In a further embodiment, the language specification component further comprises a repository of information relating to at least one parameter used in the system; and a message format for messages written in the communications language, the message format comprising a data description section defining, for a query, the preferred format of a result and defining, for a response to the query, the actual format of a returned result. The interface can be operable to convert a query message written in the communications language into a format specific to the second entity. The repository can further comprise at least one parameter name and wherein the interface is operable to convert the message provided that the second entity uses the at least one parameter name specified in the repository. The interface can be operable to convert the message provided that the second entity implements an interface capable of saving the state of an object in a manner that enables the object to be recreated at a different place or time.
In one embodiment, the invention provides a system enabling a requester to query a data source, the system comprising:
means for defining a communications language that allows the requester and data source to communicate with little or no a priori knowledge of each other's architecture or interfaces; and
means for converting a message written in the communications language to a format usable by either or both of the requester and the data source.
Details relating to this and other embodiments of the invention are described more fully herein.
The advantages and aspects of the present invention will be more fully understood in conjunction with the following detailed description and accompanying drawings, wherein:
The drawings are not necessarily to scale, emphasis instead generally being placed upon illustrating the principles of the invention.
Before discussing the details of the invention, a preliminary discussion is provided giving an overview of the type of computing environment in which at least some embodiments of the invention are realized. Systems and methods in accordance with the invention can be implemented using any type of general purpose computer system, including but not limited to a personal computer (PC), laptop computer, server, workstation, personal digital assistant (PDA), mobile communications device, interconnected group of general purpose computers, and the like, running any one of a variety of operating systems. An example of a general-purpose computer system 10 usable with at least one embodiment of the present invention is illustrated in
Referring briefly to
The central processor 12 can be any type of microprocessor, such as a PENTIUM processor, made by Intel of Santa Clara, Calif. The display device 20 can be any type of display, such as a liquid crystal display (LCD), cathode ray tube display (CRT), light emitting diode (LED), and the like, capable of displaying, in whole or in part, the outputs generated in accordance with the systems and methods of the invention. The input device 22 can be any type of device capable of providing the inputs described herein, such as keyboards, numeric keypads, touch screens, pointing devices, switches, styluses, and light pens. The network interface 18 can be any type of a device, card, adapter, or connector that provides the computer system 10 with network access to a computer or other device, such as a printer. In one embodiment of the present invention, the network interface 18 enables the computer system 10 to connect to a computer network such as the Internet.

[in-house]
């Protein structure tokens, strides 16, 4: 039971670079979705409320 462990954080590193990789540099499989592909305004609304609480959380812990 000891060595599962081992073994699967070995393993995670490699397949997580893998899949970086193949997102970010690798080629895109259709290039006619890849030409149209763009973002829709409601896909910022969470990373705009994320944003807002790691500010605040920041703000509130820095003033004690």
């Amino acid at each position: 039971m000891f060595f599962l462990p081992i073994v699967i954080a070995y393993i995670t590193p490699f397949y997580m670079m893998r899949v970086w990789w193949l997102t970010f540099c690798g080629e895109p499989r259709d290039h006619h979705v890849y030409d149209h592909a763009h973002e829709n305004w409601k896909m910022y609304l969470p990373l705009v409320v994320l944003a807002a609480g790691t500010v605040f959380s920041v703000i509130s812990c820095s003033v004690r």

Those skilled in the art will appreciate that computer systems embodying the present invention need not include every element shown in
In at least one embodiment of the invention, one or more computer programs define the operational capabilities of the computer system 10. These programs can be loaded into the computer system 10 in many ways, such as via the hard disk drive 24, the floppy disk drive 26, the tape drive 28, or the network interface 18. Alternatively, the programs can reside in a permanent memory portion (e.g., a read-only-memory (ROM)) chip) of the main memory 14. In another embodiment, the computer system 9 can include specially designed, dedicated, hard-wired electronic circuits that perform all functions described herein without the need for methods from computer programs.
In at least one embodiment of the present invention, the computer system 10 is networked to other devices, such as in a client-server or peer-to-peer system. The computer system 10 can, for example, be a client system, a server system, or a peer system. In one embodiment, the invention is implemented at the server side and receives and responds to requests from a client, such as a reader application running on a user computer.